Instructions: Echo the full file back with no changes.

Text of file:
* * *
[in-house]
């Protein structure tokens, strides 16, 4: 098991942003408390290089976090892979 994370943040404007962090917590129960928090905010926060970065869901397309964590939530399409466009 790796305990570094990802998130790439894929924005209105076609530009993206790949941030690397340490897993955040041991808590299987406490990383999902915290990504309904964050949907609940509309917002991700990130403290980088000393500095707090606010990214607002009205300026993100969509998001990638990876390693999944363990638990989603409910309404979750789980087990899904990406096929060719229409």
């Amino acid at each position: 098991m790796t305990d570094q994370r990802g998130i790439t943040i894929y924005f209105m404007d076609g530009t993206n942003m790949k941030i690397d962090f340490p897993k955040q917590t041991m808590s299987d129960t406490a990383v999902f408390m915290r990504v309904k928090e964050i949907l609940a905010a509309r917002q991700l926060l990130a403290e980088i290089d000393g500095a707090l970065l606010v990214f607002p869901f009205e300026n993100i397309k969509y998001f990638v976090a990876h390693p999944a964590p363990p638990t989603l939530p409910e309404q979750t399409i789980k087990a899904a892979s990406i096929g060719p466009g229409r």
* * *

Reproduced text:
[in-house]
């Protein structure tokens, strides 16, 4: 098991942003408390290089976090892979 994370943040404007962090917590129960928090905010926060970065869901397309964590939530399409466009 790796305990570094990802998130790439894929924005209105076609530009993206790949941030690397340490897993955040041991808590299987406490990383999902915290990504309904964050949907609940509309917002991700990130403290980088000393500095707090606010990214607002009205300026993100969509998001990638990876390693999944363990638990989603409910309404979750789980087990899904990406096929060719229409």
């Amino acid at each position: 098991m790796t305990d570094q994370r990802g998130i790439t943040i894929y924005f209105m404007d076609g530009t993206n942003m790949k941030i690397d962090f340490p897993k955040q917590t041991m808590s299987d129960t406490a990383v999902f408390m915290r990504v309904k928090e964050i949907l609940a905010a509309r917002q991700l926060l990130a403290e980088i290089d000393g500095a707090l970065l606010v990214f607002p869901f009205e300026n993100i397309k969509y998001f990638v976090a990876h390693p999944a964590p363990p638990t989603l939530p409910e309404q979750t399409i789980k087990a899904a892979s990406i096929g060719p466009g229409r």